Gig economy and worker welfare - February 2018

Poll 26

"The wages and conditions of Australian workers providing services in sectors affected by the rapid growth of digital on-demand subcontracting platforms will, on average, be expected to fall without further government intervention."

 

Disagree

8

New technologies change the nature of work, workplaces and societies in a myriad of ways. Individuals and society as a whole generally benefit from new technologies, from resulting productivity improvements and from new/improved/cheaper goods and services. The transition from one technology to another can be disruptive (and even redistributional) however, as demand for some skills and resources falls but demand for others rises. This is the dynamic process of 'creative destruction' at work. The technologies themselves are neutral. It is up to each community to adopt, adapt and regulate technological and human activity in order to maximise the benefits of change and to minimise any transitional or unintended costs.


Journalism as a public good - January 2018

Poll 25

Proposition 1: "The modern phenomena of information overload and social-media-fuelled 'fake news' bring into focus the value of quality journalism. Quality journalism has a public-good dimension that warrants public support."

Proposition 2: "The Australian government presently provides funding for the ABC and SBS, Australia's independent public broadcasters. The Australian government should increase its financial support of quality journalism."

 

1 - Agree

2 - Uncertain (neither agree nor disagree)

1 - Information deficits and/or assymetry are well-recognised sources of market failure. Affects economy, society, politics etc. Open-access public information from government, media and other sources helps to address these gaps.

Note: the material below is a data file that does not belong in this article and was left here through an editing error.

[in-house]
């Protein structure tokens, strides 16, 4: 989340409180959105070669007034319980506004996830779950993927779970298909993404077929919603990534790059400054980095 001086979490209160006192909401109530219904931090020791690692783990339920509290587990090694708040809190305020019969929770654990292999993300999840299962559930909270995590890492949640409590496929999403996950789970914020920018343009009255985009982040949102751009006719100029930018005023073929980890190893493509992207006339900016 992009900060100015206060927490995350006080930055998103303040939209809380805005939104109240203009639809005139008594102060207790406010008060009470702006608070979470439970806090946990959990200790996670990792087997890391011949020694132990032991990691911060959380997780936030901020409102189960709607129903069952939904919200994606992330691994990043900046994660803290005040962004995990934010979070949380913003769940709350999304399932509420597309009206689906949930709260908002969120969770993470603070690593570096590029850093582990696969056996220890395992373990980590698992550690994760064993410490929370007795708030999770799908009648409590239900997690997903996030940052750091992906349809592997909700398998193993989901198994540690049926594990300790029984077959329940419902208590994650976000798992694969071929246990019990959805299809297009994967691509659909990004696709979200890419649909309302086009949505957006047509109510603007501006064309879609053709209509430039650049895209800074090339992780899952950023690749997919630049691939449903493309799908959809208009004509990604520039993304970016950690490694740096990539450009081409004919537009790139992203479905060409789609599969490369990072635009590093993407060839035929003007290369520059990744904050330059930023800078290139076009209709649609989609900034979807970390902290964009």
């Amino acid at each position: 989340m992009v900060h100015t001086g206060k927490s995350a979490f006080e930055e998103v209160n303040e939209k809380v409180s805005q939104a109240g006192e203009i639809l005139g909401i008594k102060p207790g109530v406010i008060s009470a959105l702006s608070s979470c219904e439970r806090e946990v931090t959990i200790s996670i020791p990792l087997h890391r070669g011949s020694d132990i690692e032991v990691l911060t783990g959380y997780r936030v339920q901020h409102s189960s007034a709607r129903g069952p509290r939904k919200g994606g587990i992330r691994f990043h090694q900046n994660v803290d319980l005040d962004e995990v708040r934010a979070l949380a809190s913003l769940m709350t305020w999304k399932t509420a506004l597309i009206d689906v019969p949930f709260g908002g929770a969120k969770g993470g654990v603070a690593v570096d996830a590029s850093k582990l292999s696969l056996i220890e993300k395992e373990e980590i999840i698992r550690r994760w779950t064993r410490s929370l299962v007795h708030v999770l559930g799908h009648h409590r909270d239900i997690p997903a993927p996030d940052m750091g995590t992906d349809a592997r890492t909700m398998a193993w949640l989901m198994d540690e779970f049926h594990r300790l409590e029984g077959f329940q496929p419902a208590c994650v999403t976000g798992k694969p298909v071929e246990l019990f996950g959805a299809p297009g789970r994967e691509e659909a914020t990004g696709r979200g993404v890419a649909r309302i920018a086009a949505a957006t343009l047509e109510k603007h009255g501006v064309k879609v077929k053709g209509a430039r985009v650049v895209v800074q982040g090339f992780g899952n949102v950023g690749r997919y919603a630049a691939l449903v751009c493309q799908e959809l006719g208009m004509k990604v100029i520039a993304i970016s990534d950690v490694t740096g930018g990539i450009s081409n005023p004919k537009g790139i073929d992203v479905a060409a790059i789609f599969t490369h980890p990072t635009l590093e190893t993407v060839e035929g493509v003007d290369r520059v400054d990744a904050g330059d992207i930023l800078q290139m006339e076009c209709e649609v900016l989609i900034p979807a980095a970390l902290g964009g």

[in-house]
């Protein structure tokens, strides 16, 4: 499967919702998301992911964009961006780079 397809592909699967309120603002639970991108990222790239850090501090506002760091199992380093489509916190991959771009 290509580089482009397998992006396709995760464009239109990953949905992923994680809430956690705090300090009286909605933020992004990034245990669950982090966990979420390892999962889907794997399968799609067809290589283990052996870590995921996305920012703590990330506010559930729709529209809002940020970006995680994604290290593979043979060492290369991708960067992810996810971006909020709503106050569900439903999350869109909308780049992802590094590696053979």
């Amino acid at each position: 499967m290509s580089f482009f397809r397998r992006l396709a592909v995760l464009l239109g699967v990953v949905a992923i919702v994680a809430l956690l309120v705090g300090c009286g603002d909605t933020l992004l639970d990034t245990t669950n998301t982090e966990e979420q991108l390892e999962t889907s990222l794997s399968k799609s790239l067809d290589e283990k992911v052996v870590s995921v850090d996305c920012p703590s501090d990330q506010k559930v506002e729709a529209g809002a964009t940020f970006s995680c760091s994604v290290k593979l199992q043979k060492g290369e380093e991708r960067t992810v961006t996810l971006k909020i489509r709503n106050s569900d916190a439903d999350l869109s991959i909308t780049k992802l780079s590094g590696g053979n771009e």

2 - Public-funded broadcasting is highly valued by many (most?) people in Australia but appropriate funding levels are open to debate. There are many other ways government can support and promote public information (e.g. legal protections and regulations).


Same sex marriage - November 2017

Poll 24

"Assuming that the law will be changed to allow same-sex couples to marry in Australia, this will generate net economic benefits for the nation as a whole over the next 10 years."

 

Strongly agree

10

Equality? YES! Benefits? YES! Cherelle Murphy at ANZ estimates the direct economic benefit of this single decision to be at least $650mn.


Robots, artificial intelligence and the 'future of work' - October 2017

Poll 23

Question A: "Holding labor market institutions and job training fixed, rising use of robots and artificial intelligence is likely to increase substantially the number of workers in Australia who are unemployed for long periods."

Question B: "Rising use of robots and artificial intelligence in Australia is likely to create benefits large enough that they could be used to compensate those workers who are substantially negatively affected for their lost wages."

 

A - Disagree

B - Agree

To paraphrase a paraphrase*, change is the only constant. Every new technology fosters creative destruction to a greater or lesser degree (or in modern business-babble, disruptive innovation). Smashing the Spinning Jenny (or the smart-phone/smart-car/smart-telly) can only delay its adoption, not avert it entirely. It is up to all of us how we manage these transitions, and for whom. (* apologies to every famous economist who has ever commented on the aggregate benefits of tech change, which is probably all of them)


Public borrowing for infrastructure investment - September 2017

Poll 22

"As interest rates are at low levels by historical standards, federal and state governments, despite their public debt levels, should be borrowing more than they currently are to invest in infrastructure"

 

Agree

9

Government borrowing for infrastructure projects is not the same as borrowing to meet deficits in the operating budget. It does not have the same (mostly negative) implications for Government finances and credit ratings. This is sometimes over-simplified into 'good debt' vs 'bad debt' but it is nevertheless a reasonable rule of thumb to follow. Infrastructure can of course be funded in a variety of ways. Direct government funding is just one of several options. All infrastructure projects, regardless of their method of funding, must pass full and independent governance and planning criteria (e.g. assessed and recommended by Infrastructure Australia or a State Gov equivalent) in order to avoid pork-barreling. Wrong infrastructure is a waste of everyone's time and money, regardless of how it is funded.


The Finkel Review - August 2017

Poll 21